An opossum trained to guard money. A crowbar used to scratch an itch before a fatal beating. A phony alibi that included a trip to see a Confederate submarine. The murder suspect's stories had it all.But jurors who heard Henry James Fickling Jr.'s tales this week in a Charleston County courtroom didn't believe him. They instead found him guilty of murder.
A federal grand jury has indicted a man accused of kidnapping a 4-year-old girl from her Johns Island home last month and taking her to Alabama, where she was rescued the next day. Thomas Lawton Evans Jr., 37, is charged with kidnapping, transportation of a minor to engage in sexual activity and aggravated sexual abuse. An arraignment in Charleston federal court is set for March 27.Evans also faces seven state charges that stem from the Feb. 13 kidnapping and assault on the girl's mother.
An 11-year-old boy was transported to a local hospital after he was shot in the arm Wednesday afternoon, police said. The shooting happened about 3:25 p.m. in the area of Rutledge Avenue and Race Street on Charleston's West Side. Police said the boy's injury is not life-threatening. Anyone with information about the shooting is asked to call 843-743-7200 to speak with the on-duty Charleston police detective. Reach Angie Jackson at 843-937-5705.
Muck Rack makes it simple to find people, tweets, or articles that mention any name, keyword, company, hashtag etc. We've compiled this guide to help you make the most of your search.
Selecting a term
Start searching tweets, articles from media outlets, articles mentioned in tweets, journalists'
names, titles and bios with some suggested searches:
Companies or Topics (e.g. iPhone, Microsoft)
Phrases (e.g. "cloud computing") — use quotes to keep the terms together
Twitter handles (e.g. @username) — returns those who have mentioned or replied to
Names (e.g. "David Pogue")
Hashtags (e.g. #sxsw, #london2012)
Bio details (e.g. vegan, Olympics, father)
Muck Rack's Advanced Search allows for many boolean operators.
Find results that mention multiple specified terms, use AND or
+. For example, ensure each result contains both Elon Musk and Mark Zuckerberg by
searching Musk AND Zuckerberg or Musk + Zuckerberg.
Use the operators OR or , to broaden your search when you'd like either of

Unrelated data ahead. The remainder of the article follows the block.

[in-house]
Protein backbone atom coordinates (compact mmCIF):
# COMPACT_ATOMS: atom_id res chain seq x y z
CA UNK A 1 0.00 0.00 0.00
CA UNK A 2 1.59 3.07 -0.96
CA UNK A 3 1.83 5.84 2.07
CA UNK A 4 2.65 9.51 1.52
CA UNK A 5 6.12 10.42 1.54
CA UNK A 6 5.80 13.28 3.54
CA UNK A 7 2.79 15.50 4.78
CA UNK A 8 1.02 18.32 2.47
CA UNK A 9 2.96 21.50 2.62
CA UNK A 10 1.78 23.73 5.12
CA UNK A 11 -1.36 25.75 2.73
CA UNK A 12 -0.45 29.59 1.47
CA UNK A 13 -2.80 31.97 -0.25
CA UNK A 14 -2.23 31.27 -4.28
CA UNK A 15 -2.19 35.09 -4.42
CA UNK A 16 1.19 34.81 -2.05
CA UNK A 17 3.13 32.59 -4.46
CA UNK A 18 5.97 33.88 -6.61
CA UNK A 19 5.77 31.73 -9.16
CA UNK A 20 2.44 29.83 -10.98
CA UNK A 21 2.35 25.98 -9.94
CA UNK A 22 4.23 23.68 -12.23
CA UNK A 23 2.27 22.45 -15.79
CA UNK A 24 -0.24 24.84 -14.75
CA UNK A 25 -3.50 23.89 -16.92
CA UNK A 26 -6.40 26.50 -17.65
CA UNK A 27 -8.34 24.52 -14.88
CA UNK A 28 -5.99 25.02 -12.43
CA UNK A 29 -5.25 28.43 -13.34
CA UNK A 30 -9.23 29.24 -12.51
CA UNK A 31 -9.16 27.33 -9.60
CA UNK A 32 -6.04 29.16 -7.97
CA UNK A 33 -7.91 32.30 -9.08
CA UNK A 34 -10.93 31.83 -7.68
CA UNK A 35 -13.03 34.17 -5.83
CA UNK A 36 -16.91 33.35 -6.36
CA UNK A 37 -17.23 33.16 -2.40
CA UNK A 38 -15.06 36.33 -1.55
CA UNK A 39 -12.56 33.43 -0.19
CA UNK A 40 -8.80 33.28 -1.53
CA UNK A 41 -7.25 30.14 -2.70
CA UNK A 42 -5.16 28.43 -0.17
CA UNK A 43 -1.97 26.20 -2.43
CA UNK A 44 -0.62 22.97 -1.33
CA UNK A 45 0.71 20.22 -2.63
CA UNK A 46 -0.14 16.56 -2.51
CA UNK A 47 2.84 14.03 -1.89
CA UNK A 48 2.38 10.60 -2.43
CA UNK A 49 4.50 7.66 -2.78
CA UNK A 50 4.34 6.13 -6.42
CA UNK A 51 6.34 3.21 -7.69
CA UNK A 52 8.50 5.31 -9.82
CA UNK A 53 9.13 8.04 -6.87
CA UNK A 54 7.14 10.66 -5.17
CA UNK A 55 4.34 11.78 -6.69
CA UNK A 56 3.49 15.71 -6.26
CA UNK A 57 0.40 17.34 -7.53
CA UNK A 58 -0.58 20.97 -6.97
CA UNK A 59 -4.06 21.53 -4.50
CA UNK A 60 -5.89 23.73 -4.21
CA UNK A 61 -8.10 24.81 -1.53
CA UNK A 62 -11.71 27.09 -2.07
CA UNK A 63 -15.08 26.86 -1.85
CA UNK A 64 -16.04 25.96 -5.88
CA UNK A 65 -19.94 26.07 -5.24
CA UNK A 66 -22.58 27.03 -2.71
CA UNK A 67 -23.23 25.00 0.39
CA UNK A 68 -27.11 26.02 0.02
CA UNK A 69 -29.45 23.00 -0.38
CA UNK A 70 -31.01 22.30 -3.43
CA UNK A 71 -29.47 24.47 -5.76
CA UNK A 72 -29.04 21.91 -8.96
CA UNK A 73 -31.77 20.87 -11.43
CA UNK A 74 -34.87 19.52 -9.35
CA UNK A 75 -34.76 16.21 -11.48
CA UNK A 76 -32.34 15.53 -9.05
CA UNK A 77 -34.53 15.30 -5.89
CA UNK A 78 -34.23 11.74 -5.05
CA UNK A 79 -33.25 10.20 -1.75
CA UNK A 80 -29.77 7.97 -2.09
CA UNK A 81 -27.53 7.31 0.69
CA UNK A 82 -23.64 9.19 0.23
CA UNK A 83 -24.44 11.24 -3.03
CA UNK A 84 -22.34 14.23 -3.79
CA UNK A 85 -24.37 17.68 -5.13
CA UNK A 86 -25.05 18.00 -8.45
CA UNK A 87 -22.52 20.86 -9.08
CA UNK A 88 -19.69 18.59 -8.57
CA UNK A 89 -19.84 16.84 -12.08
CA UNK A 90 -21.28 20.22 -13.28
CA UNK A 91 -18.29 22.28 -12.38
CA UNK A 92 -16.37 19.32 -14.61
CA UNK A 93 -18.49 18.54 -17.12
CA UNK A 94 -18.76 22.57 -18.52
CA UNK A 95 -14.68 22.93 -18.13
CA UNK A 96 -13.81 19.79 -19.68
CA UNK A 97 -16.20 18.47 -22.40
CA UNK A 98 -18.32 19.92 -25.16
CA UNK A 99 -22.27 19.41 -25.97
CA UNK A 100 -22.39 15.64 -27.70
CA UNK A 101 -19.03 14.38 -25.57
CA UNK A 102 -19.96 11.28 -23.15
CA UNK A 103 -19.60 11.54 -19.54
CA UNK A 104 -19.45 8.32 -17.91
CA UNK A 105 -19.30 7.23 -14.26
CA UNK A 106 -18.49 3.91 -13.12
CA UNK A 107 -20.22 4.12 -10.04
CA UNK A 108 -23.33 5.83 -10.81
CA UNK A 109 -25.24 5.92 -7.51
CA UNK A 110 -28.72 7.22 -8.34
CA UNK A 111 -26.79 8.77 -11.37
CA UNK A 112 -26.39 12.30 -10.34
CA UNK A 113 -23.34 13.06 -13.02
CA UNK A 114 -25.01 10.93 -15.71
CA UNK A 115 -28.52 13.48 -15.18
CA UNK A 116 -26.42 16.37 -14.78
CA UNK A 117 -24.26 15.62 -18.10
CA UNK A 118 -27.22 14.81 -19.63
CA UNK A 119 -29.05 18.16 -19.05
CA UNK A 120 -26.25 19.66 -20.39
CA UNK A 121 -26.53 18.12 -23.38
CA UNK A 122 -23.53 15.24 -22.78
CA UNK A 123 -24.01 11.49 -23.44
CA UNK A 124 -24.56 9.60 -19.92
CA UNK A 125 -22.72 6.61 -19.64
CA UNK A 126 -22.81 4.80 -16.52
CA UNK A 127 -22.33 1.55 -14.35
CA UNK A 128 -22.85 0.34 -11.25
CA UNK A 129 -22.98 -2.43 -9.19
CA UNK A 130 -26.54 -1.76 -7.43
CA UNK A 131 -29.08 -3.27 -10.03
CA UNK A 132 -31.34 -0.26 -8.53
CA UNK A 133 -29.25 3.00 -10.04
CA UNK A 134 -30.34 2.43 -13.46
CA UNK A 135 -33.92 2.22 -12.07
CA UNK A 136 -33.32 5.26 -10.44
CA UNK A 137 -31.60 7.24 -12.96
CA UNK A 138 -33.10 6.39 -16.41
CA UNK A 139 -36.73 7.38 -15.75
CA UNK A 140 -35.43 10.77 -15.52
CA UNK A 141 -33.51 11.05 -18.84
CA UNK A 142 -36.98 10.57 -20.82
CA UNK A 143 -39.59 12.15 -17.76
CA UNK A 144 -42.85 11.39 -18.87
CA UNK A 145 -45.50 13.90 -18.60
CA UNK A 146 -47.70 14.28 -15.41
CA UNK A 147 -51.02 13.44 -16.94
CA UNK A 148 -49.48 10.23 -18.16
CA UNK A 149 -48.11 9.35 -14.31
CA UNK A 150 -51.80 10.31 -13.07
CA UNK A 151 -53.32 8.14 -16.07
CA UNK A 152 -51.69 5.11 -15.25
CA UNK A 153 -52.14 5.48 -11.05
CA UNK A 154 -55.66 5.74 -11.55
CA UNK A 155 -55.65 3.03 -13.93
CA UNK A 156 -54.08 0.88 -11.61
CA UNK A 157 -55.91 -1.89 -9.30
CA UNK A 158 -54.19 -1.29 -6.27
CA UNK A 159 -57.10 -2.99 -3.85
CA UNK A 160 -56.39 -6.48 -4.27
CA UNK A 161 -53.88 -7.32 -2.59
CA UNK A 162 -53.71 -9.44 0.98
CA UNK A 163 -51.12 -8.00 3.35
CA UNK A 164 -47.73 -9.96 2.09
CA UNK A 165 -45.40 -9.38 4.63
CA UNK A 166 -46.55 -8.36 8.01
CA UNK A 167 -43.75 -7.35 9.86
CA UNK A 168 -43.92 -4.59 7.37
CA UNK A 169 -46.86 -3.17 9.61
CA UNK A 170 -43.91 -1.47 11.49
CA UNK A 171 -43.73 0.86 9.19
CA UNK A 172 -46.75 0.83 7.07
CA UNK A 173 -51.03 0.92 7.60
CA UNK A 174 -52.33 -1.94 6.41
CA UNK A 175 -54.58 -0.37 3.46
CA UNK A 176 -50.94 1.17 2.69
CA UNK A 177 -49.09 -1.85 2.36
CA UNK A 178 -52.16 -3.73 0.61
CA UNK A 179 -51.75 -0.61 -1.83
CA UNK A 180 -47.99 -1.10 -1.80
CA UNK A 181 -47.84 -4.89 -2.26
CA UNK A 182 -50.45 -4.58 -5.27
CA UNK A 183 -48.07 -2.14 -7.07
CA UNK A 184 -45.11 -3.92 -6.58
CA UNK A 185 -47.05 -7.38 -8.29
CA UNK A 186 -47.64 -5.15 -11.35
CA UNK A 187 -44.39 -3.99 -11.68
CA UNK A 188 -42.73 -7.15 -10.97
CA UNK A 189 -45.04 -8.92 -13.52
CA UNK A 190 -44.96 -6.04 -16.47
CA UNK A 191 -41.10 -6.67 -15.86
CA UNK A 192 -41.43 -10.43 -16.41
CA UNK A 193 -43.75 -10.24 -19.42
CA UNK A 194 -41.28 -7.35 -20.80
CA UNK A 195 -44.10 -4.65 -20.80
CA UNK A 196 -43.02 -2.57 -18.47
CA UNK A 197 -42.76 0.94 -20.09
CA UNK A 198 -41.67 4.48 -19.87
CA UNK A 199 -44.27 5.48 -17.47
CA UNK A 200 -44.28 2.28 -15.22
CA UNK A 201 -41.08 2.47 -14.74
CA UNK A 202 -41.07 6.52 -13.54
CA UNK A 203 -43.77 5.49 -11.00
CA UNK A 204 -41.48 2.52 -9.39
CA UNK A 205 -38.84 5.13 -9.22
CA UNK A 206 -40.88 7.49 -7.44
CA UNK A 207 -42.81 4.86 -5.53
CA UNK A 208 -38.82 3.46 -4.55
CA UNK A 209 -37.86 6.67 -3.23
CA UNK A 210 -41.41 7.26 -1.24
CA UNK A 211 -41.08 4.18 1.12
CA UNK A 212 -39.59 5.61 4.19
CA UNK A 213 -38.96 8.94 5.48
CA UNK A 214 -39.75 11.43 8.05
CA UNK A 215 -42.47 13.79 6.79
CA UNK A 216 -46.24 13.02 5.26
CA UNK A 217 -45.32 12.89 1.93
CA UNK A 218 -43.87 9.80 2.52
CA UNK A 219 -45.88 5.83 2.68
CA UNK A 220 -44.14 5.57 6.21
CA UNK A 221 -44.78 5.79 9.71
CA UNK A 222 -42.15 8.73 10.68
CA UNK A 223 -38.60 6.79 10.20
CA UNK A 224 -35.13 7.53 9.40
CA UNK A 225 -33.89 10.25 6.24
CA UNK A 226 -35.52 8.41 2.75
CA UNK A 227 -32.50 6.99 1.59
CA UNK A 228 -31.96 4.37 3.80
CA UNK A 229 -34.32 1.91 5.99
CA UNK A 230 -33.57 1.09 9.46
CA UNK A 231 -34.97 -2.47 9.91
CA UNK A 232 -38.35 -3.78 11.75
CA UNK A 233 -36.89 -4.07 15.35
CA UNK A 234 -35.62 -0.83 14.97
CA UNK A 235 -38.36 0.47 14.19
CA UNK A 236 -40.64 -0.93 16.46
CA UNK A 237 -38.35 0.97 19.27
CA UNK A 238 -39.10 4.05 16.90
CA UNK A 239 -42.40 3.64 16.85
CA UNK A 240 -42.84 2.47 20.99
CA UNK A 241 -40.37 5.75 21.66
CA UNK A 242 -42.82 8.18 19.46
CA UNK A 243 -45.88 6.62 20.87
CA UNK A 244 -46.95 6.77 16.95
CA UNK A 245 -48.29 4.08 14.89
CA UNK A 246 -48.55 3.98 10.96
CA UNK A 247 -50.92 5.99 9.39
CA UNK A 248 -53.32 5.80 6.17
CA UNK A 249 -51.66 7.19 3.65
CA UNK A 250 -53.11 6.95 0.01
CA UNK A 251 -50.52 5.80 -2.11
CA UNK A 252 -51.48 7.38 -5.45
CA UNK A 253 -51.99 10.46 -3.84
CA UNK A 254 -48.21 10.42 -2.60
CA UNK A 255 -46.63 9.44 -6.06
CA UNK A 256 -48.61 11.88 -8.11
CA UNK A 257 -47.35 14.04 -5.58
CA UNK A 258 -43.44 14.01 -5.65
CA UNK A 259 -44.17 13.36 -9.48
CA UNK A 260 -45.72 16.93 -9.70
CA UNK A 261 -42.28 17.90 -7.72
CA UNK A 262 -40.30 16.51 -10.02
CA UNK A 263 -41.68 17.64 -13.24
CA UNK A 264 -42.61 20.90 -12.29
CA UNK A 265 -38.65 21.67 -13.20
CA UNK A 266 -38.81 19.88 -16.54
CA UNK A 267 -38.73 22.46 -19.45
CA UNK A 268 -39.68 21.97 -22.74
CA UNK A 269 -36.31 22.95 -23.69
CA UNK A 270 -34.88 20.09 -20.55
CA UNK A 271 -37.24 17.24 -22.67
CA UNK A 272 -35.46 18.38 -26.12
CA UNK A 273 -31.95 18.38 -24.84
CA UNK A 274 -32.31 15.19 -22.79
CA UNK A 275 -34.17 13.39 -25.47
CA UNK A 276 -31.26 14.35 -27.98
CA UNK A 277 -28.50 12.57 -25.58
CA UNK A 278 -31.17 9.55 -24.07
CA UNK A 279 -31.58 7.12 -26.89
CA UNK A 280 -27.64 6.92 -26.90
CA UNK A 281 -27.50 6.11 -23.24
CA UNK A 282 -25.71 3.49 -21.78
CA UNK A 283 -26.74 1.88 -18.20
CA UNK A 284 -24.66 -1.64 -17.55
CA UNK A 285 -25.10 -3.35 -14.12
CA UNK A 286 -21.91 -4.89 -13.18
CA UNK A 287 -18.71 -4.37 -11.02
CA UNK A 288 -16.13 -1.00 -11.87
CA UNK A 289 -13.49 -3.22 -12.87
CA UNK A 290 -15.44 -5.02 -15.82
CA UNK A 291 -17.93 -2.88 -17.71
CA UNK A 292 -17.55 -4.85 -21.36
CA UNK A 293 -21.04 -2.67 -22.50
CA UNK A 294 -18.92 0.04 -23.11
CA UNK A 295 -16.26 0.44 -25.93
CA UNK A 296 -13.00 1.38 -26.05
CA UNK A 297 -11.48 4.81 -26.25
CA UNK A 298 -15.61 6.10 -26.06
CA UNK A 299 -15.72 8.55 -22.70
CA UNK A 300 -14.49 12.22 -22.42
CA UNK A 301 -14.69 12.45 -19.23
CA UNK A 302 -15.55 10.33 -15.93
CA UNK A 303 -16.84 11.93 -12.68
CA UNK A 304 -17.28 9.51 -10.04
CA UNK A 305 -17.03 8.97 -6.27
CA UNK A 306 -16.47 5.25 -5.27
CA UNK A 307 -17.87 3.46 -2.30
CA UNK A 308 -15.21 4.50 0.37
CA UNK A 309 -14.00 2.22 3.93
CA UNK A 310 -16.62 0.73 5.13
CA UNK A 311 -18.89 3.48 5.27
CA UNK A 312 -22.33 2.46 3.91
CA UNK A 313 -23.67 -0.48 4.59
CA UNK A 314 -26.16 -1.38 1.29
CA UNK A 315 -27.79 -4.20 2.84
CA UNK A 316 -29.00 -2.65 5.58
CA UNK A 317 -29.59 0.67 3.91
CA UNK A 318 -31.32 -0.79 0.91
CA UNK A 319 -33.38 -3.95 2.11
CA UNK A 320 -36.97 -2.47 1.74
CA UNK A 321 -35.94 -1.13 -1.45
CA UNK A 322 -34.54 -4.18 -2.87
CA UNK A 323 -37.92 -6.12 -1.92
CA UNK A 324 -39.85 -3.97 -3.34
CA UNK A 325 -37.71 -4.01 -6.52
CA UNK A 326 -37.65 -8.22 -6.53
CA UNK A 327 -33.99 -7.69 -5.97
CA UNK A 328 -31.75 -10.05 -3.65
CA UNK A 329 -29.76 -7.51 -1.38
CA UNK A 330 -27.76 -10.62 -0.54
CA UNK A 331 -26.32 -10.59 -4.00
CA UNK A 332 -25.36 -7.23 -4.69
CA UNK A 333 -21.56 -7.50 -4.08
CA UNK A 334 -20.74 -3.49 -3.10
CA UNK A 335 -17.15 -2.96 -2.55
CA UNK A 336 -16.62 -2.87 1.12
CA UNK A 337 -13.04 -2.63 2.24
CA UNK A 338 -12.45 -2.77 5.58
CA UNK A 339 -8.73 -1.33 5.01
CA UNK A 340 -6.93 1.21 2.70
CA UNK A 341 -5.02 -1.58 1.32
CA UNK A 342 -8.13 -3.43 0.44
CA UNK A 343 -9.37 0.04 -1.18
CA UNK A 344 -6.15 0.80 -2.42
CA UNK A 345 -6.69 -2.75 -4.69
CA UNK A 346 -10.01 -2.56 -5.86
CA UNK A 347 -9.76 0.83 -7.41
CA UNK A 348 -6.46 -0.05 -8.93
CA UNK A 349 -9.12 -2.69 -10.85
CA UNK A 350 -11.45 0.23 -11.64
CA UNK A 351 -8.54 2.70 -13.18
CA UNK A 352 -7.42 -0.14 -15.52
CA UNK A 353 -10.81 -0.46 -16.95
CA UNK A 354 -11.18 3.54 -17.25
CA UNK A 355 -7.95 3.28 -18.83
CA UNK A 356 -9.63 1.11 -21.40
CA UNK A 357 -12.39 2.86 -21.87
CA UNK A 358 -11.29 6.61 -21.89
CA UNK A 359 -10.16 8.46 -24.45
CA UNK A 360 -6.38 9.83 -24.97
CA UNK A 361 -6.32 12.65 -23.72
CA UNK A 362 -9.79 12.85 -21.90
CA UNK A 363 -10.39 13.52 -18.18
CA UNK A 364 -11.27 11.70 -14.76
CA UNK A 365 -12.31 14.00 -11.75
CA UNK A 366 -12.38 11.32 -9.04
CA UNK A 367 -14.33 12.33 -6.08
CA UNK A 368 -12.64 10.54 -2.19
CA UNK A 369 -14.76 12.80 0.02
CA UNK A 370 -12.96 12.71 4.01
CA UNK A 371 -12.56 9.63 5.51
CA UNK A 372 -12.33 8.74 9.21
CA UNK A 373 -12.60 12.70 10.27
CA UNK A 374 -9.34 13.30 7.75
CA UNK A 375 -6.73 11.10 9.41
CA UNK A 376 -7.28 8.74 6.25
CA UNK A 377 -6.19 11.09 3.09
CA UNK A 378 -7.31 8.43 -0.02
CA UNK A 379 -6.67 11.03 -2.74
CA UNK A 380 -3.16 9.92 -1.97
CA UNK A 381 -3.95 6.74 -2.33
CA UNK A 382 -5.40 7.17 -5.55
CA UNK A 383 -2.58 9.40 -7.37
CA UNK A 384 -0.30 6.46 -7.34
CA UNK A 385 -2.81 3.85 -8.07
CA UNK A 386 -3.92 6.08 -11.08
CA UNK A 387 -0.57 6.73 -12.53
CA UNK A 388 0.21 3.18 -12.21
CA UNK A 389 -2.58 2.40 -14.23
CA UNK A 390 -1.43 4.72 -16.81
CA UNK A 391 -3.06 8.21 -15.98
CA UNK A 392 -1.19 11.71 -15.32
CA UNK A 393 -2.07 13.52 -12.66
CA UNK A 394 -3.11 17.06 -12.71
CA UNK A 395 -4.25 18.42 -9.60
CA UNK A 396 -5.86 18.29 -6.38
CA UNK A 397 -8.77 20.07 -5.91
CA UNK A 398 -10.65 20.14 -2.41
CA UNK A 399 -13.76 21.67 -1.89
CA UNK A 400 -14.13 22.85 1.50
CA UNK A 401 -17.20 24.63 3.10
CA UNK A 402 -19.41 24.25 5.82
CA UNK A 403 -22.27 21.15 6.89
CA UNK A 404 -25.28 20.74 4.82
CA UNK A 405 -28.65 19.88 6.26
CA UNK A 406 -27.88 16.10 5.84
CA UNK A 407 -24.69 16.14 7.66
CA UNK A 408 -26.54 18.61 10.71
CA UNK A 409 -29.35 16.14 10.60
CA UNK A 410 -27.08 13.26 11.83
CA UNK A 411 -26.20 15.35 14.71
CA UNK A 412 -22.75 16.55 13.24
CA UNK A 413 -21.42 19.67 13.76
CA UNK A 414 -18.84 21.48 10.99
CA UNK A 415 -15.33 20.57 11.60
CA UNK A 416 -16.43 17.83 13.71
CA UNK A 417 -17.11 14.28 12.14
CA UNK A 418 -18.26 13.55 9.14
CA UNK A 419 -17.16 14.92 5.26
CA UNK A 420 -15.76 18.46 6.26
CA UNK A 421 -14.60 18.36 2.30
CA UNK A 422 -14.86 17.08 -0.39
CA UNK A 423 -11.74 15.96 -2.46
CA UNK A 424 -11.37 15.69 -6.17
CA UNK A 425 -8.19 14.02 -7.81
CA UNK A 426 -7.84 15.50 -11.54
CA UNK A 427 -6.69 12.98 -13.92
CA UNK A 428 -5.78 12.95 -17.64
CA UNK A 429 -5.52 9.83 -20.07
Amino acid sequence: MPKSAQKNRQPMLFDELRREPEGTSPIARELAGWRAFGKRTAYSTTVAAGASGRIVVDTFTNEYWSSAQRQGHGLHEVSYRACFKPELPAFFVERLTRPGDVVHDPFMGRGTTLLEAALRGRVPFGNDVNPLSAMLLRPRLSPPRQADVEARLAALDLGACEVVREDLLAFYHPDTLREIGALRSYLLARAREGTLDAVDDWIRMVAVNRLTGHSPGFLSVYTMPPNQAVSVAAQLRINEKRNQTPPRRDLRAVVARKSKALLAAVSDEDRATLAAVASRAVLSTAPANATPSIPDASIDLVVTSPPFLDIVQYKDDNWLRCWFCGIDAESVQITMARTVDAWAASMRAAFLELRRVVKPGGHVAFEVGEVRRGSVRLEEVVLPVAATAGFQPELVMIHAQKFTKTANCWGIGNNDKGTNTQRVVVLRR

multiple terms to appear in results. (This is the default behavior of our search when no operators
are used). For example, results will contain either cake or cookie by searching cake OR cookie or cake,cookie
Use NOT or - to subtract results from your search. For
example, searching Disney will yield results about the Walt Disney Company as well as Walt Disney
World Resort. To exclude mentions of Disney World, search for Disney -World or Disney
When using one of these operators with a phrase, enclose it in quotation marks. For example, you can
find results about smartphones excluding Apple's iPhone 4S by searching smartphone -"iPhone
Exact case matching or punctuation
If you're searching for a brand name or keyword that relies on specific punctuation marks or capitalization, you can
find results that match your exact query by adding matchcase: before the keyword you're searching for, like matchcase:E*TRADE .
Use parentheses to separate multiple
boolean phrases. For example, to find journalists talking about having fun in Disney World or
Disneyland, search for ("disney world" OR disneyland) AND fun.
An asterisk can be used to search for any variation of a root word truncated by the asterisk. For example, searching for admin* will return results for administrator, administration, administer, administered, etc.
A near operator is an AND operator where you can control the distance between the words. You can vary the distance the near operation uses by adding a forward slash and number (between 0-99) such as strawberries NEAR/10 "whipped cream", which means the strawberries must exist within 10 words of "whipped cream".